February 20, 2012 – Essay #1 – The Amendment Process – Guest Essayist: Dr. Larry P. Arnn, president of Hillsdale College, and author of The Founders’ Key: The Divine and Natural Connection Between the Declaration and the Constitution and What We Risk by Losing It
Only with a large effort can the Constitution of the United States be formally amended. This was not an accident, but the intention of its framers.
If the Constitution is changed too often and for the wrong reasons, the people of America, the Founders held, will lose reverence for its principles, and respect for its rule. With reverence lost, they might cease to be a self-governing people. Tyranny itself could topple liberty.
The Constitution is difficult to amend not because the Founders distrusted the people. In fact, they trusted the American people more than any other constitution-makers had ever before trusted a people. They took pride in the fact that no separate or special class of persons would hold any authority under the Constitution. They created no aristocracy or favored group, and their design did not pit one group of citizens against another.
Instead, they rested all power in the hands of the people. Then they divided that power so as to encourage fairness and deliberation in their judgments. It is the “reason alone of the people that must be placed in control of the government,” writes James Madison in Federalist 49. “Their passions must be controlled by the government.”
Our American regime is the first in which sovereignty lies outside the government—in the people. The Constitution’s structure in its original form was designed to bring power and restraint together. The people must come to respect the restraint of the government so that its properly-limited power might be upheld. The Constitution provides for limited government so that the natural rights of citizens can best be secured.
In this sense, Alexander Hamilton noted that the Constitution itself, even before it was amended, was “a bill of rights.” Adding the first ten amendments, which the First Congress did in 1791, marked a reaffirmation and an explicit statement of rights held by the people and the states, but all of these are affirmed in the original structure of the Constitution—with its separation of powers, representative form, and limited grant of power to the government. All of these essential features of good government were stated with unmistakable clarity in the Declaration of Independence.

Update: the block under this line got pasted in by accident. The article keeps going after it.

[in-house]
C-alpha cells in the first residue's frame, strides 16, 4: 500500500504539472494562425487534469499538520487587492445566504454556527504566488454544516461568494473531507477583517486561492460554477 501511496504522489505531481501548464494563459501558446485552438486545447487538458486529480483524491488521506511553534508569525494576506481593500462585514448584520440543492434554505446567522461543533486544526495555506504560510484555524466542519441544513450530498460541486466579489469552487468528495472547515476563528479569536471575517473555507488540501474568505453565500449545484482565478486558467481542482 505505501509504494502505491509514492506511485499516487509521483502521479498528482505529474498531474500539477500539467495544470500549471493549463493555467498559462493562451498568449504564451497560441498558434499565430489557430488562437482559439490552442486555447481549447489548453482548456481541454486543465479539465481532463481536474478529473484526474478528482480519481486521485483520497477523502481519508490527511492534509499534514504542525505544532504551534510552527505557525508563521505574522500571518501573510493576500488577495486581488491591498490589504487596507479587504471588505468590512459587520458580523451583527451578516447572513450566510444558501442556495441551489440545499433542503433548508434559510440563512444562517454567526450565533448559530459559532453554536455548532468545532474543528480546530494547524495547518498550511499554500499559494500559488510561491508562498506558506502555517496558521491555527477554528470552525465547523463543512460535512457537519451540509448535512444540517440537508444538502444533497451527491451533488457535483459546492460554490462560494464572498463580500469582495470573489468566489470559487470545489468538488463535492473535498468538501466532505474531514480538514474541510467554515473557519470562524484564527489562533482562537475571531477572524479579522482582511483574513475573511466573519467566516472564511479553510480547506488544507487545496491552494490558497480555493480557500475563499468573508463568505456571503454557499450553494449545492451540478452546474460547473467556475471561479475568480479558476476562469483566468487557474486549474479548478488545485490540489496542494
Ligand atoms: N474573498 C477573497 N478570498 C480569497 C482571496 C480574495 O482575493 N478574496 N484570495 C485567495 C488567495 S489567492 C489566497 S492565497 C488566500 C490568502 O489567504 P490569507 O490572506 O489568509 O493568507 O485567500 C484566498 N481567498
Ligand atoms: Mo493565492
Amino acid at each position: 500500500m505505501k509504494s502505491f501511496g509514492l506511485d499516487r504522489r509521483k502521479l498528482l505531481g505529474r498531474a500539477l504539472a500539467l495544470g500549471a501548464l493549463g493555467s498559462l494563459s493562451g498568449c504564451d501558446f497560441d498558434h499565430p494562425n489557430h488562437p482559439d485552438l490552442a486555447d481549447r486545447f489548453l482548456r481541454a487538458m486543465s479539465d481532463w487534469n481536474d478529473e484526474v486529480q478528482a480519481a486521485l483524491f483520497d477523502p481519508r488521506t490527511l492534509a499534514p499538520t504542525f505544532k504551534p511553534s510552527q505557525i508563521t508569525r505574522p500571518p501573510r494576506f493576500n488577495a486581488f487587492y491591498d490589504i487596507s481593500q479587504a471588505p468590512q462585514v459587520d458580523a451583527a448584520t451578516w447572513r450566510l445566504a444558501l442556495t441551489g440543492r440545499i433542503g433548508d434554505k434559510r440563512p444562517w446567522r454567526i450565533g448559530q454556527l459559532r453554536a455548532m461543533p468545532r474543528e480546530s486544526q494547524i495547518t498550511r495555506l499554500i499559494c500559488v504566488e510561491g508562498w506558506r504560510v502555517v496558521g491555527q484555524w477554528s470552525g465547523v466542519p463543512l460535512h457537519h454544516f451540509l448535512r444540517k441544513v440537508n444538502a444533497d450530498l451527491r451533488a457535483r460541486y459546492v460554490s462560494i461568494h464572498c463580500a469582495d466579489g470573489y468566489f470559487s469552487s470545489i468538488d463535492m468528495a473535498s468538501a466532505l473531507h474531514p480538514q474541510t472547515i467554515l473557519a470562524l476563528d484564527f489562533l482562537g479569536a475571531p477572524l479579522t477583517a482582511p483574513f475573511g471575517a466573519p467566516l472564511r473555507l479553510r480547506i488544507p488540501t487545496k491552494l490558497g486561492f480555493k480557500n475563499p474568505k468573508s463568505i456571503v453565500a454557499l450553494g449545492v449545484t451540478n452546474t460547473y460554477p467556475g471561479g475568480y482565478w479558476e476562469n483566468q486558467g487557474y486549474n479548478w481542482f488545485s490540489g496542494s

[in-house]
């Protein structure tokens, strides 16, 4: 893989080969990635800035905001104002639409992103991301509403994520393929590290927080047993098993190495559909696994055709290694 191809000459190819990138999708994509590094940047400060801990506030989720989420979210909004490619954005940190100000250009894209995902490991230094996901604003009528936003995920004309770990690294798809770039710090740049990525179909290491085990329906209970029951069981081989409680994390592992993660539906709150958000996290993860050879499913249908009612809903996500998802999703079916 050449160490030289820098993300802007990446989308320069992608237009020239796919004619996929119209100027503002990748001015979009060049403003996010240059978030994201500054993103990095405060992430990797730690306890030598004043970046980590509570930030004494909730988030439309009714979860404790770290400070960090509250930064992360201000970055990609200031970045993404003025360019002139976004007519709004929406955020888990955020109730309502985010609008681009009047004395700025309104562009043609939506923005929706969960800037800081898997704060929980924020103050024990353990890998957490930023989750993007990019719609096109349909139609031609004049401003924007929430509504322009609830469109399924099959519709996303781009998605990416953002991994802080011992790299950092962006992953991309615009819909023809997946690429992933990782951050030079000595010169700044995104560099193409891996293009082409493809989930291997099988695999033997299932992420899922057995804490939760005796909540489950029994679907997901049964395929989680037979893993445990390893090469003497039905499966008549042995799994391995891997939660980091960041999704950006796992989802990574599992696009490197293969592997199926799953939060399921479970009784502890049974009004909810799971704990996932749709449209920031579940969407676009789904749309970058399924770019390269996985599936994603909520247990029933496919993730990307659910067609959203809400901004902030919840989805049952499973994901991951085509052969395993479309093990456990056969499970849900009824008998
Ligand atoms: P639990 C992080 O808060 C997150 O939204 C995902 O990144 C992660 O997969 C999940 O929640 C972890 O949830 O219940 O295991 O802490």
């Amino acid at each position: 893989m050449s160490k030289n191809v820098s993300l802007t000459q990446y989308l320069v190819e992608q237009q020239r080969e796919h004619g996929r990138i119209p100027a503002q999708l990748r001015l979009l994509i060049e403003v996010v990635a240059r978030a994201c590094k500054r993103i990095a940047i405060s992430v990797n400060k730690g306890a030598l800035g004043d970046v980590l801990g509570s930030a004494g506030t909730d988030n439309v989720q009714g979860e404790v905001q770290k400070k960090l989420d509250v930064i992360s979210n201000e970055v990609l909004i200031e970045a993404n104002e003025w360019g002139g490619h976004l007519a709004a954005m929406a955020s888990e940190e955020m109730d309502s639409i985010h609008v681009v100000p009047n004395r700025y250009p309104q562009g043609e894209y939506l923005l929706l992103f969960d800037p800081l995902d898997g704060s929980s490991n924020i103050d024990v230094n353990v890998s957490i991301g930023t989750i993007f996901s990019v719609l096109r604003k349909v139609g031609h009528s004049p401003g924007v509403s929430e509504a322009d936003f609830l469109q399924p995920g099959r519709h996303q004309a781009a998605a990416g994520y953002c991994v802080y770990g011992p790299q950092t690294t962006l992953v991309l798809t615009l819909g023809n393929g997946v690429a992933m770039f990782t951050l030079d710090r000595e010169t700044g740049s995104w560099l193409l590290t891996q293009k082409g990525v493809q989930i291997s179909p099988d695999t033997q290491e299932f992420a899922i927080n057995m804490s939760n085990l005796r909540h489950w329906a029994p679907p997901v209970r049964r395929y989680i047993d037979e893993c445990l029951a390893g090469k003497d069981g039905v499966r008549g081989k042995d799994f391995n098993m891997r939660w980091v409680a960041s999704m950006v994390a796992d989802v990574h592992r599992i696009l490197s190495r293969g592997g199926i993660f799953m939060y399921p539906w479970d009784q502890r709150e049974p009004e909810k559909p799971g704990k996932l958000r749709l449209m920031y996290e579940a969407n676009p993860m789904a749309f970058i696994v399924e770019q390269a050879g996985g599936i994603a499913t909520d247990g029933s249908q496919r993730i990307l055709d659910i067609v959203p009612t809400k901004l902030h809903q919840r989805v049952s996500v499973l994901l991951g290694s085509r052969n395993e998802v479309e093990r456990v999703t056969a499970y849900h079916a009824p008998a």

Today, the Bill of Rights is often confused as the source of American liberties. In fact, as both Madison and Hamilton knew, it is the Constitution’s structure that provides the surest bulwark of our liberties. Destroy the structure, and liberty will be lost. Alter the structure significantly (see the Seventeenth Amendment), and liberty is endangered.
Without reverence for it, the Constitution, like the Bill of Rights that is now part of it, will be but a “parchment barrier.”
Out of the more than 5,000 amendments to the Constitution proposed in Congress since 1789, only 27 have been adopted. There are two possible ways to amend the Constitution, both of them specified in Article V. All of the current amendments to the Constitution have been adopted following the first path, wherein votes are required by two thirds of both houses of Congress, followed by a vote of three-fourths of state legislatures.
The other path, to date not used successfully, is the convention method, in which two-thirds of the state legislatures can call a constitutional convention, after which three-fourths of the state legislatures or state conventions must then ratify the proposed amendment or amendments to the Constitution. Conventions have been avoided probably for good reason, since it is not clear to anyone whether a convention would be bound to changing only one item in the Constitution. We Americans have been pleased to have only one Constitutional Convention.
The New York Times recently noted that outside of the defunct Yugoslavian constitution, there is no other constitution in the world so hard to amend as ours. By coupling our Constitution with a failed state, the article seemed to imply that if we don’t get with the times, we will be left behind. Our country, they quote a justice of Australia’s high court as saying, is becoming a “legal backwater.”
For over a hundred years the Constitution has been assailed as undemocratic, and in need of an overhaul.
Long is the list of books written recently suggesting ways—formal and informal—to make our Constitution better. When formal amendment efforts fail, informal methods are advanced. Efforts to informally amend the Constitution—to bring it into better congruity with fashionable legal and political norms of today—can be successful only if citizen reverence for the Constitution is lost.
—Dr. Larry P. Arnn is president of Hillsdale College, and author of The Founders’ Key: The Divine and Natural Connection Between the Declaration and the Constitution and What We Risk by Losing It. Hillsdale’s “Constitution 101,” an online course which features lectures by Dr. Arnn and others, starts today. For more information on Constitution 101, go to: http://constitution.hillsdale.edu